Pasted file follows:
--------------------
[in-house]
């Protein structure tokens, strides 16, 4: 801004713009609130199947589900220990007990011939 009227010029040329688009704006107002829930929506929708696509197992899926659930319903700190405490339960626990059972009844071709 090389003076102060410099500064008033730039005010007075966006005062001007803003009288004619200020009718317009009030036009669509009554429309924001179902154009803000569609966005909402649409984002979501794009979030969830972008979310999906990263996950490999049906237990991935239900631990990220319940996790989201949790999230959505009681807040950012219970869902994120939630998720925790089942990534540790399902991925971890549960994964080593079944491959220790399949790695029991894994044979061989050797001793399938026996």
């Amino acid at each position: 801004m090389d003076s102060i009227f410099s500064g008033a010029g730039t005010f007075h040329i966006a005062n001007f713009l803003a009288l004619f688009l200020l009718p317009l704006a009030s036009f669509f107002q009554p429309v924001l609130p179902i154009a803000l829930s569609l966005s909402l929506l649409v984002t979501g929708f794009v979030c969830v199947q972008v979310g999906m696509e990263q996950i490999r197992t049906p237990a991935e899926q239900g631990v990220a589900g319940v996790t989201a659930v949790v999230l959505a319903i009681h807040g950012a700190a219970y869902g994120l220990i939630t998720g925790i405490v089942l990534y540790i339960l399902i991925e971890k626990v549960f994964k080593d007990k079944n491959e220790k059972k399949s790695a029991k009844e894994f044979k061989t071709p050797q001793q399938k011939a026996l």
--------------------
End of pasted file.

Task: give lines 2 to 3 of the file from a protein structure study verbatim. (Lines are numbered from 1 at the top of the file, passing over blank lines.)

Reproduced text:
């Protein structure tokens, strides 16, 4: 801004713009609130199947589900220990007990011939 009227010029040329688009704006107002829930929506929708696509197992899926659930319903700190405490339960626990059972009844071709 090389003076102060410099500064008033730039005010007075966006005062001007803003009288004619200020009718317009009030036009669509009554429309924001179902154009803000569609966005909402649409984002979501794009979030969830972008979310999906990263996950490999049906237990991935239900631990990220319940996790989201949790999230959505009681807040950012219970869902994120939630998720925790089942990534540790399902991925971890549960994964080593079944491959220790399949790695029991894994044979061989050797001793399938026996």
């Amino acid at each position: 801004m090389d003076s102060i009227f410099s500064g008033a010029g730039t005010f007075h040329i966006a005062n001007f713009l803003a009288l004619f688009l200020l009718p317009l704006a009030s036009f669509f107002q009554p429309v924001l609130p179902i154009a803000l829930s569609l966005s909402l929506l649409v984002t979501g929708f794009v979030c969830v199947q972008v979310g999906m696509e990263q996950i490999r197992t049906p237990a991935e899926q239900g631990v990220a589900g319940v996790t989201a659930v949790v999230l959505a319903i009681h807040g950012a700190a219970y869902g994120l220990i939630t998720g925790i405490v089942l990534y540790i339960l399902i991925e971890k626990v549960f994964k080593d007990k079944n491959e220790k059972k399949s790695a029991k009844e894994f044979k061989t071709p050797q001793q399938k011939a026996l």